The Škoda Auto University is situated in the town of Mladá Boleslav, just an hour’s drive from Prague. Located directly at the headquarters of the Czech carmaker, it is the only university in Europe to be owned and run by an automobile manufacturer. Here, degree courses are tailored specifically to enable graduates to take their place among the world’s automotive industry managers.
A matriculation ceremony worthy of Oxford or Cambridge: Four dozen students in formal attire sit in the nave of the former Mladá Boleslav monastery. An organist plays while gowned professors ceremoniously enter the hall. All wear heavy gold chains around their necks, and one bears a kind of scepter with the Škoda logo gleaming at the tip. Shortly, the future students will step forward one by one. A handshake, a certificate, a signature and they are officially students at the Škoda Auto University.
OVER 100 YEARS OF AUTOMOTIVE HISTORY
The Škoda Auto University
is located opposite a former
monastery in the oldest part
of Mladá Boleslav.
An hour after the ceremony, President Vladimír Hamáček is back in his office in the new, state-of-the-art university building right beside the converted monastery that also belongs to the university complex. The ceremonial gold chain around his neck has now been replaced by a university ID. Hamáček sees tradition and modernity as going hand in hand. He enjoys reflecting on the century-plus of automotive history in Mladá Boleslav, recalling that his father and grandfather before him worked at Škoda – just as his daughter does today. Hanging next to Hamáček’s desk is a giant aerial photograph of Mladá Boleslav. Taken recently, it illustrates the great extent to which the town of 50,000 inhabitants is shaped by the carmaker’s production facilities, offices and factory-owned accommodation.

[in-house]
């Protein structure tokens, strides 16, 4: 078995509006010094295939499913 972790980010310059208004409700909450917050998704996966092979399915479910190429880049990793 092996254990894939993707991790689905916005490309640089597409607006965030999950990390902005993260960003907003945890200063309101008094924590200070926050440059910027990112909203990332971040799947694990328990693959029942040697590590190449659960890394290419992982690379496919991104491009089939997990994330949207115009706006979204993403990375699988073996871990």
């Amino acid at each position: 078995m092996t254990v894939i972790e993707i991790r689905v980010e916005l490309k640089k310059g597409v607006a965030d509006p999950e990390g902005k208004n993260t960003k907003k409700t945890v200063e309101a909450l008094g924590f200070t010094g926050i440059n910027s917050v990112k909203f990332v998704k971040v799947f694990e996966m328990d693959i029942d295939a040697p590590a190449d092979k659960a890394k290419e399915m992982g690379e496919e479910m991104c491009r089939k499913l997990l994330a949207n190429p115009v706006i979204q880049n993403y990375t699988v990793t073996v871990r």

QUALITY THROUGH ONE-TO-ONE ATTENTION
“Of course, Škoda has run its own vocational school for trainees for many decades. But at the end of the 1990s, it became clear that the proportion of graduates in the workforce would have to increase,” says Hamáček. This prompted the time-honored company to establish its own university in 2000. Vladimír Hamáček, a mechanical engineer with over 30 years of service at Škoda, assumed the office of President in 2001. From its earliest days, however, the Škoda Auto University has had far more to offer than proximity to the Škoda plant. For instance, its Business Administration curriculum is tailored specifically to careers in the automotive industry. “You can study Business Administration at many different faculties,” stresses Hamáček, “but no other university combines theory and practice as effectively as we do here.” The Auto University is the only university in the country where a practical semester is a fixed part of the bachelor’s degree. English and German language courses are also compulsory. “The cream of our students have the chance of an internship at Škoda or Bentley in Great Britain, or at Volkswagen in Wolfsburg or China,” says Hamáček. At the same time, its relatively small size allows the Auto University a level of flexibility and individual attention that would be unthinkable at a large-scale establishment. “In the small groups that we have here, we can really cater for the needs of each individual student,” reports Pavel Strach, Professor of International Management and Marketing, who also lectures in New York and New Zealand.